In spite of that contribution to Hungarian culture the story of the Hungarian Jewish community has not been a happy one. The Wannsee Conference of German leaders in January 1942 outlined plans for the deportation and extermination of all Jews in German occupied territory. Its chairman, Reinhard Heydrich, head of the German Main Security Office including the Gestapo, calculated there were 742,800 Jews in the territory controlled by Hungary. Of these, 568,000 were killed by Nazi Germany and by the pro Nazi party the Hungarian Arrow Cross.
Hungary even before the war, from 1938 on, had introduced a number of antisemitic laws, so called "race protective" orders, according to which Jews, as in Nazi Germany, were essentially removed from the economy, preventing them from employment in law, press, films, theater, and from travelling except in street cars.
In the months of July and August 1941, over 16,000 Jews were deported from Hungary, an ally of Germany at the beginning of the war, to Galicia, then under German rule: all of them were killed. In January 1942 the Hungarian police murdered 3,500 people, of whom 800 were Jews. Most of their bodies were thrown into the river Danube; victims were made to remove their shoes before being thrown into the river -- a set of iron shoes now stands along the riverbank. Other victims were publicly hanged.
The main malfeasance committed in the country came after March 1944 when Hungary was occupied by German forces. The Regent of Hungary, the conservative Admiral Miklos Horthy, who ruled the country had not stood up to Hitler but he had not totally succumbed to or supported German demands. With the German invasion ghettos were established for 70,000 people and Jews were obliged to wear the Star of David. The main criminal in charge of the Holocaust in Hungary was Adolph Eichmann, not exemplifying the "banality of evil," but the energetic and ruthless head of a special unit to deport Jews. In this activity, Eichmann was aided by Hungarian soldiers, police, and government officials. In two months in summer 1944, 437,000 Hungarian Jews were deported to their death.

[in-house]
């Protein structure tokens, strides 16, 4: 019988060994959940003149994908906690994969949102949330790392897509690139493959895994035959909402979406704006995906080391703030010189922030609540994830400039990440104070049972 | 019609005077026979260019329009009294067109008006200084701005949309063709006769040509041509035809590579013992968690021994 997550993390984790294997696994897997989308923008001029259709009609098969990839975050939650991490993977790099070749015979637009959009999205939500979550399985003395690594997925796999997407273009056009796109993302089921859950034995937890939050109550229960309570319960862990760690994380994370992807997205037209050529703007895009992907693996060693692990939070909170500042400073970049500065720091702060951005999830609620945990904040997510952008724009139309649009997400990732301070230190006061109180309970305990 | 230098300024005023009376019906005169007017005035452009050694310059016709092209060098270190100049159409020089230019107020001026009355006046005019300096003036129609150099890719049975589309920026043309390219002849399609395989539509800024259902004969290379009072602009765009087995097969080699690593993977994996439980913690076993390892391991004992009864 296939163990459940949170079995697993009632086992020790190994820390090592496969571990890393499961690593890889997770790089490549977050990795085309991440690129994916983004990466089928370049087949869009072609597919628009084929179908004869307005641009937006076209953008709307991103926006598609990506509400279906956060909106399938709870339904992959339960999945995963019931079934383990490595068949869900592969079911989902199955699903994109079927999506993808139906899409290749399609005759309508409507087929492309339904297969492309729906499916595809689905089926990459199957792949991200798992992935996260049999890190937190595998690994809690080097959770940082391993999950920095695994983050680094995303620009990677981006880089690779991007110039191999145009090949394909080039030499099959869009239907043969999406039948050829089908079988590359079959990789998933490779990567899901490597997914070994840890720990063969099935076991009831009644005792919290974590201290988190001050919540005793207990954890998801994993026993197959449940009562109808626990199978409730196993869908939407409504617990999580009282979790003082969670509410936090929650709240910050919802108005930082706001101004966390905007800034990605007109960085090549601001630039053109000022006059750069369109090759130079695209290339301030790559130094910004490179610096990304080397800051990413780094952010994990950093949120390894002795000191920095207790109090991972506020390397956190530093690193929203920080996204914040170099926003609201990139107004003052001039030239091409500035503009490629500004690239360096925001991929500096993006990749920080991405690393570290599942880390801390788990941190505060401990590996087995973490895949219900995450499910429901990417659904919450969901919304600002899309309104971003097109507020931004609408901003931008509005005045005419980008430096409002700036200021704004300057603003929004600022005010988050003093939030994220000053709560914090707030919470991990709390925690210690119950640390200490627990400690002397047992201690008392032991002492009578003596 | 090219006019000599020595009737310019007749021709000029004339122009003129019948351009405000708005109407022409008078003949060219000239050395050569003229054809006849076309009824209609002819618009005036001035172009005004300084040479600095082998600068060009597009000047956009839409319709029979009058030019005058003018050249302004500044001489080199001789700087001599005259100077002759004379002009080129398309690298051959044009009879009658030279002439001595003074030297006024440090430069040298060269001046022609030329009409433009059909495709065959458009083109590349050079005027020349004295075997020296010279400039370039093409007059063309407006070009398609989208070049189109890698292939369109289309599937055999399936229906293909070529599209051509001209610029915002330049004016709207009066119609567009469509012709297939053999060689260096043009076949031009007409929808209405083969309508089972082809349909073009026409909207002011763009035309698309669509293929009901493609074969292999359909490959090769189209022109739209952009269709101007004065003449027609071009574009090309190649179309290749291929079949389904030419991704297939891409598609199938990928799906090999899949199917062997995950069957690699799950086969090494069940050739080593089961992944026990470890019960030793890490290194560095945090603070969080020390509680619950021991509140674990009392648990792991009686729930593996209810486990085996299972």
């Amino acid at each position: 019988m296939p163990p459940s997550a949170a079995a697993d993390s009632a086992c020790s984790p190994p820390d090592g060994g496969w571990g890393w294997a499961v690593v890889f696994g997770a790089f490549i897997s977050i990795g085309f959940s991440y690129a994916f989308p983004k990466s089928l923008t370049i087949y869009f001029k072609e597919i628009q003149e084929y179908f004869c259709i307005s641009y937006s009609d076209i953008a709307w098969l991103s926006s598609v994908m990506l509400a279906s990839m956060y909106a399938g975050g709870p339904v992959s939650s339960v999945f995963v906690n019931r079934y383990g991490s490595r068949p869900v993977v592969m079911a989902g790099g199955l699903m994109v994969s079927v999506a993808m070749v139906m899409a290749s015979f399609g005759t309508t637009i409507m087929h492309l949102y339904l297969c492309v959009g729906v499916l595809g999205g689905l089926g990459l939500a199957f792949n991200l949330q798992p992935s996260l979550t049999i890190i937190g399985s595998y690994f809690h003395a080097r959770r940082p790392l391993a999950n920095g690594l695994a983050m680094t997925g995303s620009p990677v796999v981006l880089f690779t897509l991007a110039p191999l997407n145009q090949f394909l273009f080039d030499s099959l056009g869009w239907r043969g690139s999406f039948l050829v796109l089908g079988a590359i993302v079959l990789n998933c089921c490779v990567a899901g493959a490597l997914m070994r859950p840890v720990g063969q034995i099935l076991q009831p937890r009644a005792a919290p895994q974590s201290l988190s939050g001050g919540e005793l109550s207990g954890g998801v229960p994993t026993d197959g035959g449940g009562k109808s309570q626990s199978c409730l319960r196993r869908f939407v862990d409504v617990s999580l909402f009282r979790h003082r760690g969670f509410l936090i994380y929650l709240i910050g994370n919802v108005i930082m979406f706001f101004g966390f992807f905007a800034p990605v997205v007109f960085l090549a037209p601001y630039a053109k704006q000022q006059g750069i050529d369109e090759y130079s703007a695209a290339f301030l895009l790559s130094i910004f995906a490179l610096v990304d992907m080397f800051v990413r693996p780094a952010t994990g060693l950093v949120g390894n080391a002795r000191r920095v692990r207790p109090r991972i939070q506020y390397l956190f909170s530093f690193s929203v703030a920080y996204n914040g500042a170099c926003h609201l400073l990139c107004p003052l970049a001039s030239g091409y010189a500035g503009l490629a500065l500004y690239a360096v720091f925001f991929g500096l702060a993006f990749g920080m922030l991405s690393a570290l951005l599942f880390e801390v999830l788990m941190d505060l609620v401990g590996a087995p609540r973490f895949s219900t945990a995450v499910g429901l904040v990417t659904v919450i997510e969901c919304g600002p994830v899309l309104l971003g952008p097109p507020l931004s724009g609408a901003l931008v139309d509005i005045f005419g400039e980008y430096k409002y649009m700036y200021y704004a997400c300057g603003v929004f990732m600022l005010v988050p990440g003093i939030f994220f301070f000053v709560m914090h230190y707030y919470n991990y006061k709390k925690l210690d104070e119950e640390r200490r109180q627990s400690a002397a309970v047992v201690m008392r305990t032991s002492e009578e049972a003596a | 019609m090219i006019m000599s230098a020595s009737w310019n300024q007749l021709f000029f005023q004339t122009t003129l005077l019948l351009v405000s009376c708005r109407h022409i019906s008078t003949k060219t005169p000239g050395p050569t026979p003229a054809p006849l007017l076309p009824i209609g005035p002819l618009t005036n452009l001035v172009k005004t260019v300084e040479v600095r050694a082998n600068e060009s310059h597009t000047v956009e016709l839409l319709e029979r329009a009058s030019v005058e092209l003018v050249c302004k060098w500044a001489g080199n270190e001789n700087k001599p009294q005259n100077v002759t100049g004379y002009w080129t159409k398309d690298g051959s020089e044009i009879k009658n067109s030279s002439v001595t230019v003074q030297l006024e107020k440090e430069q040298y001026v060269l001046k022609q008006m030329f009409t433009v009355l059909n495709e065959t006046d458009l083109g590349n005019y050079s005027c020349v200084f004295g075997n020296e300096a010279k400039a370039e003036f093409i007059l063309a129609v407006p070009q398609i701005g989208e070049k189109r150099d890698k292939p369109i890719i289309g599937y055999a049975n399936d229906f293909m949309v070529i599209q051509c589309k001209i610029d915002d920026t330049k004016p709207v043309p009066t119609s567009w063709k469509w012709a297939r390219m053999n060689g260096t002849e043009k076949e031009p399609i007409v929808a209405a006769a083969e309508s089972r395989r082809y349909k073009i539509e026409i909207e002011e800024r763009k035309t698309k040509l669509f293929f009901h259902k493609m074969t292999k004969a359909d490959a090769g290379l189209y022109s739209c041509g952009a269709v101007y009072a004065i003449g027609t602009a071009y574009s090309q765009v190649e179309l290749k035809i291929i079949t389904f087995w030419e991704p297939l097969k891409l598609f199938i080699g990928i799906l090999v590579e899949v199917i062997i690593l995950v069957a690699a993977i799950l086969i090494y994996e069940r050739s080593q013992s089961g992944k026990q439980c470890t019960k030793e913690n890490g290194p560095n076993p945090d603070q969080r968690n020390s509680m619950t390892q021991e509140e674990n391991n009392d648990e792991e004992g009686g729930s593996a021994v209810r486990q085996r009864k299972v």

The deportations ended on July 6, 1944, partly as a result of D Day and partly because of Horthy's awareness of the advance of the Russian forces into Hungary. The Germans replaced Horthy, who would no longer be a partner of the Nazis, by Ferenc Szalasi, the leader of the anti-Semitic Arrow Cross party which was responsible for killing over 80,000 Jews, some of whom were sent on death marches. Some of these killers were tried as war criminals in Soviet Union courts after the war, but many went unpunished.
Budapest, which once had a Jewish population of 825,000, today has less than 70,000. Prejudice against them remains. A recent survey of Hungarians showed that 75 percent believe that Jews have too much power in the business world.
How unfortunate that Raoul Wallenberg, the Swedish diplomat who saved so many Jews in Budapest, and Tom Lantos, the Congressman who was a refugee from Hungary, are not alive to pour scorn on recent developments in Hungary.
Michael Curtis is Distinguished Professor Emeritus of Political Science at Rutgers University, and author of Should Israel Exist? A Sovereign Nation under Attack by the International Community.